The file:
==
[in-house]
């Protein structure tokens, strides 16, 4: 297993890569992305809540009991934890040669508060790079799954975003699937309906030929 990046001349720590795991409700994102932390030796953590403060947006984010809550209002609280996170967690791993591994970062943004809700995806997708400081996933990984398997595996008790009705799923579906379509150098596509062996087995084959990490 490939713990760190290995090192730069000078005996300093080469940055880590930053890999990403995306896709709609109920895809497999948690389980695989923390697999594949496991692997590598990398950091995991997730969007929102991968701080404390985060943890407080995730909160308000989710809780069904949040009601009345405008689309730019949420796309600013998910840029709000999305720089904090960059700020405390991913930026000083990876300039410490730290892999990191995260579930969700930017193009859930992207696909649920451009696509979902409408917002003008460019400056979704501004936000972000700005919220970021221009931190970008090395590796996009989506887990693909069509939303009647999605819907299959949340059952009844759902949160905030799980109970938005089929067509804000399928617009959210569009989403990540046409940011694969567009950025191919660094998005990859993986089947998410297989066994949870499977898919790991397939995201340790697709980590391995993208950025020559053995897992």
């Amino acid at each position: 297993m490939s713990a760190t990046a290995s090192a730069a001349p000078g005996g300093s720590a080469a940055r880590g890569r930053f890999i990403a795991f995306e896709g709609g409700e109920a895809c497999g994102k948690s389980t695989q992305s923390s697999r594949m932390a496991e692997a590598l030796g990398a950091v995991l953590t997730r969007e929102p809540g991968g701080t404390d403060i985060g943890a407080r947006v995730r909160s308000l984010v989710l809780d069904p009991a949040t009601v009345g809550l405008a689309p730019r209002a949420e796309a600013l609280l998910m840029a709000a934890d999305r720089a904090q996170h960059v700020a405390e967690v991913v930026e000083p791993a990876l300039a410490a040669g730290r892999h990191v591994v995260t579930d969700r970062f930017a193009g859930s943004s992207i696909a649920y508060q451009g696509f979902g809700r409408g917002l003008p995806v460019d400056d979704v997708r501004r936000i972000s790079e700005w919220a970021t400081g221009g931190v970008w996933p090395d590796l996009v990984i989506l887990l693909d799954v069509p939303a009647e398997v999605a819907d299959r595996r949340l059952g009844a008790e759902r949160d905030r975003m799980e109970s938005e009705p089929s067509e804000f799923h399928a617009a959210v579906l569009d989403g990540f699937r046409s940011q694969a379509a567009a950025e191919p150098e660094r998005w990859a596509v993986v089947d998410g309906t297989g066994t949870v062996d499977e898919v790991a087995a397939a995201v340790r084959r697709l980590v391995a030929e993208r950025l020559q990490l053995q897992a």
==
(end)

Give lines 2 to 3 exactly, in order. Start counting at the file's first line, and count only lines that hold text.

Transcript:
């Protein structure tokens, strides 16, 4: 297993890569992305809540009991934890040669508060790079799954975003699937309906030929 990046001349720590795991409700994102932390030796953590403060947006984010809550209002609280996170967690791993591994970062943004809700995806997708400081996933990984398997595996008790009705799923579906379509150098596509062996087995084959990490 490939713990760190290995090192730069000078005996300093080469940055880590930053890999990403995306896709709609109920895809497999948690389980695989923390697999594949496991692997590598990398950091995991997730969007929102991968701080404390985060943890407080995730909160308000989710809780069904949040009601009345405008689309730019949420796309600013998910840029709000999305720089904090960059700020405390991913930026000083990876300039410490730290892999990191995260579930969700930017193009859930992207696909649920451009696509979902409408917002003008460019400056979704501004936000972000700005919220970021221009931190970008090395590796996009989506887990693909069509939303009647999605819907299959949340059952009844759902949160905030799980109970938005089929067509804000399928617009959210569009989403990540046409940011694969567009950025191919660094998005990859993986089947998410297989066994949870499977898919790991397939995201340790697709980590391995993208950025020559053995897992």
């Amino acid at each position: 297993m490939s713990a760190t990046a290995s090192a730069a001349p000078g005996g300093s720590a080469a940055r880590g890569r930053f890999i990403a795991f995306e896709g709609g409700e109920a895809c497999g994102k948690s389980t695989q992305s923390s697999r594949m932390a496991e692997a590598l030796g990398a950091v995991l953590t997730r969007e929102p809540g991968g701080t404390d403060i985060g943890a407080r947006v995730r909160s308000l984010v989710l809780d069904p009991a949040t009601v009345g809550l405008a689309p730019r209002a949420e796309a600013l609280l998910m840029a709000a934890d999305r720089a904090q996170h960059v700020a405390e967690v991913v930026e000083p791993a990876l300039a410490a040669g730290r892999h990191v591994v995260t579930d969700r970062f930017a193009g859930s943004s992207i696909a649920y508060q451009g696509f979902g809700r409408g917002l003008p995806v460019d400056d979704v997708r501004r936000i972000s790079e700005w919220a970021t400081g221009g931190v970008w996933p090395d590796l996009v990984i989506l887990l693909d799954v069509p939303a009647e398997v999605a819907d299959r595996r949340l059952g009844a008790e759902r949160d905030r975003m799980e109970s938005e009705p089929s067509e804000f799923h399928a617009a959210v579906l569009d989403g990540f699937r046409s940011q694969a379509a567009a950025e191919p150098e660094r998005w990859a596509v993986v089947d998410g309906t297989g066994t949870v062996d499977e898919v790991a087995a397939a995201v340790r084959r697709l980590v391995a030929e993208r950025l020559q990490l053995q897992a």